THE GREAT GATSBY. Baz Luhrmann's adaptation of the seminal American classic is an ambitious, flawed marvel that adheres closely to F. Scott Fitzgerald's novel, though the director's grandiose style sometimes tramples on the author's subtle tone. Leonardo DiCaprio takes on the title role of the mysterious millionaire who transforms himself in order to win back Daisy Buchanan (Carey Mulligan). There's an undeniable energy to the film and the cast, in particular Tobey Maguire as Nick Carraway and Joel Edgerton as Tom Buchanan, is impressive. Unfortunately, Luhrmann's overwrought style trumps the substance of Fitzgerald's work at times, making for an uneven but still watchable effort. 3 stars (Chuck Koplinski). Rated PG-13. 143 minutes. VIR.
LAST VEGAS. Five Oscar winners get together for a pseudo-comedy that won't be mentioned as a highlight in any of their filmographies. Four childhood best friends (Robert De Niro, Michael Douglas, Morgan Freeman and Kevin Kline) reunite in Las Vegas when one of them decides to marry a much younger woman. Old resentments bubble to the surface, and things become complicated when they meet a lounge singer (Mary Steenburgen) that two of them try to woo. The script is as tired as the cast looks, the jokes are woefully predictable, and the story begs for our tears rather than earns them. 2 stars (Chuck Koplinski). Rated PG-13. 105 minutes. AMC, SAV.
LORE. (Opens Thursday, Nov. 14) A German girl gets help from a mysterious refugee in this striking World War II-era drama. Subtitled. 109 minutes. Rated R. NOR.
METROPOLITAN OPERA: TOSCA. (Live Saturday, encore Wednesday) Puccini's timeless verismo score is well served by an exceptional cast, led by Patricia Racette in the title role of the jealous diva, opposite Roberto Alagna as her lover, Cavaradossi. George Gagnidze is the villainous Scarpia. 215 minutes. SAV.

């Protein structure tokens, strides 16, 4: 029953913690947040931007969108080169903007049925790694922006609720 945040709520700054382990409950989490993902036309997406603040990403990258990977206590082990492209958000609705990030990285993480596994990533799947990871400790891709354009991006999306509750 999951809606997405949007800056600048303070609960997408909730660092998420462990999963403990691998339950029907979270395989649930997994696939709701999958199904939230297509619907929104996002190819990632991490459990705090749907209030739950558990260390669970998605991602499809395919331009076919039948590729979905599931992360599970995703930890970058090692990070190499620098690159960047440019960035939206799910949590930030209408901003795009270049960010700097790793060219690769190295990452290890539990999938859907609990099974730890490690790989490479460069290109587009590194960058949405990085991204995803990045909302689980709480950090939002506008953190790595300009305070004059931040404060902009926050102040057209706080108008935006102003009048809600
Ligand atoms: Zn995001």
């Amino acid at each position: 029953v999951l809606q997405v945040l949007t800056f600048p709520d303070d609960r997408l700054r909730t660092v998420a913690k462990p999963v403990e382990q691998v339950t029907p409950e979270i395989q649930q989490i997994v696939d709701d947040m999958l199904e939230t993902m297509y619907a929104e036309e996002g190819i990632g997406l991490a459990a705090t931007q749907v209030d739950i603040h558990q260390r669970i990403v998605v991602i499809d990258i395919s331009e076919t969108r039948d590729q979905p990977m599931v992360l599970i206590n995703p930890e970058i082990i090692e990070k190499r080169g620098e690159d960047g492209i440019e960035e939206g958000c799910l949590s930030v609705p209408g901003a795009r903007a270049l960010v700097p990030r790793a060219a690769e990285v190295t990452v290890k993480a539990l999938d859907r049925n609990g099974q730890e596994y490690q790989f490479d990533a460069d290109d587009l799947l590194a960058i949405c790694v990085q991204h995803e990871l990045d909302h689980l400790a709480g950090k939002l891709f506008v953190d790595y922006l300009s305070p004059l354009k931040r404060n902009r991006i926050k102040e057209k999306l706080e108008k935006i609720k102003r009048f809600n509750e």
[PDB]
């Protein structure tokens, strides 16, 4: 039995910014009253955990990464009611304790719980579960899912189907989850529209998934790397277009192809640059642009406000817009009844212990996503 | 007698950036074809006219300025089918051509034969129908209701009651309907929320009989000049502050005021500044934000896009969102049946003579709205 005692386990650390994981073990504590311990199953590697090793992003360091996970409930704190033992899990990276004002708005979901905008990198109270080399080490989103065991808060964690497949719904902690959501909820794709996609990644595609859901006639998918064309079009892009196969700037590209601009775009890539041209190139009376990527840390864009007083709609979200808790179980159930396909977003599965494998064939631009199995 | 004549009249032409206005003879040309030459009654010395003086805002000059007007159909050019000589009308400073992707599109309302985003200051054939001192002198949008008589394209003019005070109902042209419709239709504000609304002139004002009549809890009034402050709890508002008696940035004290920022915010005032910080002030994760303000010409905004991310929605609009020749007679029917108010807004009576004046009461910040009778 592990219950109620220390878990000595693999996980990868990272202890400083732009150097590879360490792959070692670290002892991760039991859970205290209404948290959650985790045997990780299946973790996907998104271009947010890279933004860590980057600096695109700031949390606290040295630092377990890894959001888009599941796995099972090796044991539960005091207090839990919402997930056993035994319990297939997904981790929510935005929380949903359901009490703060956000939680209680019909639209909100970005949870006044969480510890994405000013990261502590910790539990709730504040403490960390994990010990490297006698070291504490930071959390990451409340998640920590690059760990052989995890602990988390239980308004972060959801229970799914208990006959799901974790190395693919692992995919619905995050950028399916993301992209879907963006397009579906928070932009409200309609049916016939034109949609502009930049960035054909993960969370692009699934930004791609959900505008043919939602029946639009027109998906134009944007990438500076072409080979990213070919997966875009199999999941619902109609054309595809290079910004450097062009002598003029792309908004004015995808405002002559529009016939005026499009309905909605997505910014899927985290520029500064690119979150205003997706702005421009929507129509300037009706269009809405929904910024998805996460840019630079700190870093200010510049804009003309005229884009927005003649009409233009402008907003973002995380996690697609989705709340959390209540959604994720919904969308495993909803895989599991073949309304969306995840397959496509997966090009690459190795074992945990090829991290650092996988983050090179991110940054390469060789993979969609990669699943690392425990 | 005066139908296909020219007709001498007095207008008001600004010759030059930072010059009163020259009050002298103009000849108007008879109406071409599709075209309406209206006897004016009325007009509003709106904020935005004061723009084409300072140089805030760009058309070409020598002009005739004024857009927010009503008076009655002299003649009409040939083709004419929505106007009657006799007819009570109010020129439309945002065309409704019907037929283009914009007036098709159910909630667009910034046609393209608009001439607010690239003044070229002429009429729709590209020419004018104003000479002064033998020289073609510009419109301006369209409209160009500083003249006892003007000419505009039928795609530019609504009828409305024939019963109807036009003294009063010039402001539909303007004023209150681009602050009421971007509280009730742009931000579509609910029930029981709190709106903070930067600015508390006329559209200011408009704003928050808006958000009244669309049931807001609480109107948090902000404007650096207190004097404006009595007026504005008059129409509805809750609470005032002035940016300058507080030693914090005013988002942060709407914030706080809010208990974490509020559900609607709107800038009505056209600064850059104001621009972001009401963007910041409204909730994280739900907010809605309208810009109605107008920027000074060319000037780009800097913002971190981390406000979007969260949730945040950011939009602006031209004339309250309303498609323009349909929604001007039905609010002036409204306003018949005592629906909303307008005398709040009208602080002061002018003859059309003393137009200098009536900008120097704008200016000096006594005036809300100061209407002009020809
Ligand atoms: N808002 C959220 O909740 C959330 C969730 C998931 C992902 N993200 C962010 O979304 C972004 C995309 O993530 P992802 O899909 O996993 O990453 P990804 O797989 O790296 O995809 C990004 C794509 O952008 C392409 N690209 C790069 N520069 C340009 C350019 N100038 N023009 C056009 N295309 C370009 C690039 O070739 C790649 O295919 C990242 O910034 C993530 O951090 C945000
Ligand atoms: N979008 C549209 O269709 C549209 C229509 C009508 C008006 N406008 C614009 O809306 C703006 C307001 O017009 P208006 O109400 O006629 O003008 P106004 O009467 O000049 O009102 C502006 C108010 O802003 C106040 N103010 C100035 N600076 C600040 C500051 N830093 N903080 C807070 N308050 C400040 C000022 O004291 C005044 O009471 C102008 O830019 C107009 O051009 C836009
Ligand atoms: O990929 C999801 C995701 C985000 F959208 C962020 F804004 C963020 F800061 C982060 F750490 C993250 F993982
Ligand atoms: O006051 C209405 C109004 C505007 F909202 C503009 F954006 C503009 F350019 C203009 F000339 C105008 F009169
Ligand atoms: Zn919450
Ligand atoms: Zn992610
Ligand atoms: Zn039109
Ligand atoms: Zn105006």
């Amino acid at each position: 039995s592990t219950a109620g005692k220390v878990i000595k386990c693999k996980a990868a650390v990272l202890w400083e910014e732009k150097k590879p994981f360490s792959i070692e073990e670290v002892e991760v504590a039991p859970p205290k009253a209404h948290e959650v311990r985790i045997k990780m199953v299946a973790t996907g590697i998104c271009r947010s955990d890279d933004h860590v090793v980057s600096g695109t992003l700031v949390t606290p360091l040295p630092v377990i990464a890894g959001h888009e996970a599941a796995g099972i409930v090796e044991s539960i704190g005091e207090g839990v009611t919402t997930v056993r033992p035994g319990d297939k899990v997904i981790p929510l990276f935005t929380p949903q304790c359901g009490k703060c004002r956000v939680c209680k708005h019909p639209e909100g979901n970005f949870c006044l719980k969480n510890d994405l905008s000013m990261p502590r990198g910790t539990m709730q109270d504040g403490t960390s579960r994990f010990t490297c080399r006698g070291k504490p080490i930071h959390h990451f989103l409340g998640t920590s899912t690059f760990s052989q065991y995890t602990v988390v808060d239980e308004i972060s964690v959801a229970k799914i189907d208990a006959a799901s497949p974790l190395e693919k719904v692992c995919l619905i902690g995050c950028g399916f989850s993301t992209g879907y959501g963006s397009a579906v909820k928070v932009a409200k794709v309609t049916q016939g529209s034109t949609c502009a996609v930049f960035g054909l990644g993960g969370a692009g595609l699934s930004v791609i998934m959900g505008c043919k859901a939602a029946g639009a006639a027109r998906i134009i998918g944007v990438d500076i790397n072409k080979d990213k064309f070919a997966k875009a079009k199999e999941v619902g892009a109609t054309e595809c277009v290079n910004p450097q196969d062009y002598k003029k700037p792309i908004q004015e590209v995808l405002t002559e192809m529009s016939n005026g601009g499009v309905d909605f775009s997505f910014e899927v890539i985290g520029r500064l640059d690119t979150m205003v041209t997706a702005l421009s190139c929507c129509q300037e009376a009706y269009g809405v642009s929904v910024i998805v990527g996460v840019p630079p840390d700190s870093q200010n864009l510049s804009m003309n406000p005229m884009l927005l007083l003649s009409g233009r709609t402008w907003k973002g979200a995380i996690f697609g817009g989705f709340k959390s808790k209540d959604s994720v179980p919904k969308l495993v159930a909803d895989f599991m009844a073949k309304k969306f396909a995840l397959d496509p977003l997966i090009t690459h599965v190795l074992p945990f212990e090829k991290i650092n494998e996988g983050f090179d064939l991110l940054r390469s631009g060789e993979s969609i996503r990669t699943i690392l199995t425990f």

REUNION 108. (Opens Friday) Two generations of professional baseball players return for a reunion game at one of their minor league stops en route to the big leagues. The owner of the club arranges an inducement to get the players to reveal novel anecdotes from their past baseball lives, "on and off the field." The only apparent commonality between the two groups is their success on the ball field. 188 minutes. Rated R. PRI.
RUNNER RUNNER. The world of online poker is the focus of this thriller that finds a college student (Justin Timberlake), who thinks he has figured out how to beat an Internet gaming site, see all his winnings go down the drain. He sets out to meet the owner of the company (Ben Affleck) and soon falls under his sway. It feels as though the first draft of the script was filmed as so many of the characters and situations are underdeveloped. The result is a disjointed film that frustrates rather than entertains. 2 stars (Chuck Koplinski). 91 minutes. Rated R. PRI.
SALINGER. Who hasn't heard of "The Catcher in the Rye"? This documentary plays out like a mystery about the troubled author. (http://www.normaltheater.com). 120 minutes. Rated PG-13. NOR.
THOR: THE DARK WORLD. (Opens Friday) Chris Hemsworth returns as the God of Thunder who must do battle with an ancient enemy (the Dark Elves), grapple with his love for an earthling (the luminous Jane Foster) and take an untrustworthy foe as an ally (his half brother Loki). Following the Marvel Films' formula to the letter, the film has the proper amount of spectacle, pathos and humor to deliver a rousing entertainment that will satisfy loyal fans and perhaps convert those who have been on the fence where superhero films are concerned. 3 stars (Chuck Koplinski). Rated PG-13. 120 minutes. AMC, SAV.
12 YEARS A SLAVE. (Opens Friday). Steve McQueen's lacerating look at America's Peculiar Institution is unflinching in its portrayal of American slavery in the 19th century as it recounts the tragic misadventures of Solomon Northup (Chiwetel Ejiofor), a black man born free but then abducted and sold into slavery in the South. The film pulls no punches in its depiction of the physical and psychological cruelty meted out to the characters in question nor in the way it indicts those who stand idly by as moral atrocities occur. A film long overdue that, while difficult to watch, should be required viewing for all. 4 stars (Chuck Koplinski). Rated R. 134 minutes. SAV.
VAMPYR (1932). (Wednesday) Carl Dreyer's progressive horror film defies easy explanation as it tells a disjointed tale of a traveler who encounters supernatural forces during a surreal journey that may or may not be within our reality. Odd but engaging throughout, the film was influenced by the work of Luis Bunuel and serves as a precursor to the nonlinear but fascinating and disturbing work of David Lynch. The Andrew Alden Ensemble will be performing an original score during the screening of the film, making this a unique opportunity to see one of the oddest cinematic works from the first half-century of filmmaking. 3 stars (Chuck Koplinski). Not rated. 75 minutes. ART.